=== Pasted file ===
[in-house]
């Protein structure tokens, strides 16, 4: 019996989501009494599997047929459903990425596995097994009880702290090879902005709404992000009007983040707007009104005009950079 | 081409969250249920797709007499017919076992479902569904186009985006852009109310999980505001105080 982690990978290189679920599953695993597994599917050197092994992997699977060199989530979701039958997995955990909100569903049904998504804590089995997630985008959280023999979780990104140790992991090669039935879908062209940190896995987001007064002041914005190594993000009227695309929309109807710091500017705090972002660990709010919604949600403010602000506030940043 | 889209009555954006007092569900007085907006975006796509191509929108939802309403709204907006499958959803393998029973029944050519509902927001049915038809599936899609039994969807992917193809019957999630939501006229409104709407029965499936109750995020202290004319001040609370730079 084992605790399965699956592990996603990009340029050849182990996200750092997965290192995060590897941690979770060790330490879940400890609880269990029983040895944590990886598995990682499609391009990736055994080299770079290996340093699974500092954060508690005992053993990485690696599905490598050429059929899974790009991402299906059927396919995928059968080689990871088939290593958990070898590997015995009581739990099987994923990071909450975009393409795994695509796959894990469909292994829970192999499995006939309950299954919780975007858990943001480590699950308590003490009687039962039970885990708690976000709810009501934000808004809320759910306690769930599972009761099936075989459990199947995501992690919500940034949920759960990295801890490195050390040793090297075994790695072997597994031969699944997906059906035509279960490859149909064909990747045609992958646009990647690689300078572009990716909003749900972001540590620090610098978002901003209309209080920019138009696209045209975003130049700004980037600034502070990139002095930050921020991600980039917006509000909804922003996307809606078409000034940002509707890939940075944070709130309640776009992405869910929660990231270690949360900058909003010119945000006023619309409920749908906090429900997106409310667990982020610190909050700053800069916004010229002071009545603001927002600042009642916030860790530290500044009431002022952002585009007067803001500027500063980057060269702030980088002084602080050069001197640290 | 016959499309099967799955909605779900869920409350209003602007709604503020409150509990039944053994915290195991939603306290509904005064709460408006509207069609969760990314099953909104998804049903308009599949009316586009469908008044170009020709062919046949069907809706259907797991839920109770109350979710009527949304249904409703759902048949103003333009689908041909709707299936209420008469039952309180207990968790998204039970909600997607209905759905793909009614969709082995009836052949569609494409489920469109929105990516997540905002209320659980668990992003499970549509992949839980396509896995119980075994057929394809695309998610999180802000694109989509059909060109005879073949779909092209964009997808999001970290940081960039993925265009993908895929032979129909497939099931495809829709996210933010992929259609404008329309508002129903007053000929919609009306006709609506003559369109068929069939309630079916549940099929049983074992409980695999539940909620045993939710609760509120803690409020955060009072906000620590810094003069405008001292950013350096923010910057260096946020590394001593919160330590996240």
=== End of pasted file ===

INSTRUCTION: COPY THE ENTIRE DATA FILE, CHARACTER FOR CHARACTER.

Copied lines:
[in-house]
């Protein structure tokens, strides 16, 4: 019996989501009494599997047929459903990425596995097994009880702290090879902005709404992000009007983040707007009104005009950079 | 081409969250249920797709007499017919076992479902569904186009985006852009109310999980505001105080 982690990978290189679920599953695993597994599917050197092994992997699977060199989530979701039958997995955990909100569903049904998504804590089995997630985008959280023999979780990104140790992991090669039935879908062209940190896995987001007064002041914005190594993000009227695309929309109807710091500017705090972002660990709010919604949600403010602000506030940043 | 889209009555954006007092569900007085907006975006796509191509929108939802309403709204907006499958959803393998029973029944050519509902927001049915038809599936899609039994969807992917193809019957999630939501006229409104709407029965499936109750995020202290004319001040609370730079 084992605790399965699956592990996603990009340029050849182990996200750092997965290192995060590897941690979770060790330490879940400890609880269990029983040895944590990886598995990682499609391009990736055994080299770079290996340093699974500092954060508690005992053993990485690696599905490598050429059929899974790009991402299906059927396919995928059968080689990871088939290593958990070898590997015995009581739990099987994923990071909450975009393409795994695509796959894990469909292994829970192999499995006939309950299954919780975007858990943001480590699950308590003490009687039962039970885990708690976000709810009501934000808004809320759910306690769930599972009761099936075989459990199947995501992690919500940034949920759960990295801890490195050390040793090297075994790695072997597994031969699944997906059906035509279960490859149909064909990747045609992958646009990647690689300078572009990716909003749900972001540590620090610098978002901003209309209080920019138009696209045209975003130049700004980037600034502070990139002095930050921020991600980039917006509000909804922003996307809606078409000034940002509707890939940075944070709130309640776009992405869910929660990231270690949360900058909003010119945000006023619309409920749908906090429900997106409310667990982020610190909050700053800069916004010229002071009545603001927002600042009642916030860790530290500044009431002022952002585009007067803001500027500063980057060269702030980088002084602080050069001197640290 | 016959499309099967799955909605779900869920409350209003602007709604503020409150509990039944053994915290195991939603306290509904005064709460408006509207069609969760990314099953909104998804049903308009599949009316586009469908008044170009020709062919046949069907809706259907797991839920109770109350979710009527949304249904409703759902048949103003333009689908041909709707299936209420008469039952309180207990968790998204039970909600997607209905759905793909009614969709082995009836052949569609494409489920469109929105990516997540905002209320659980668990992003499970549509992949839980396509896995119980075994057929394809695309998610999180802000694109989509059909060109005879073949779909092209964009997808999001970290940081960039993925265009993908895929032979129909497939099931495809829709996210933010992929259609404008329309508002129903007053000929919609009306006709609506003559369109068929069939309630079916549940099929049983074992409980695999539940909620045993939710609760509120803690409020955060009072906000620590810094003069405008001292950013350096923010910057260096946020590394001593919160330590996240």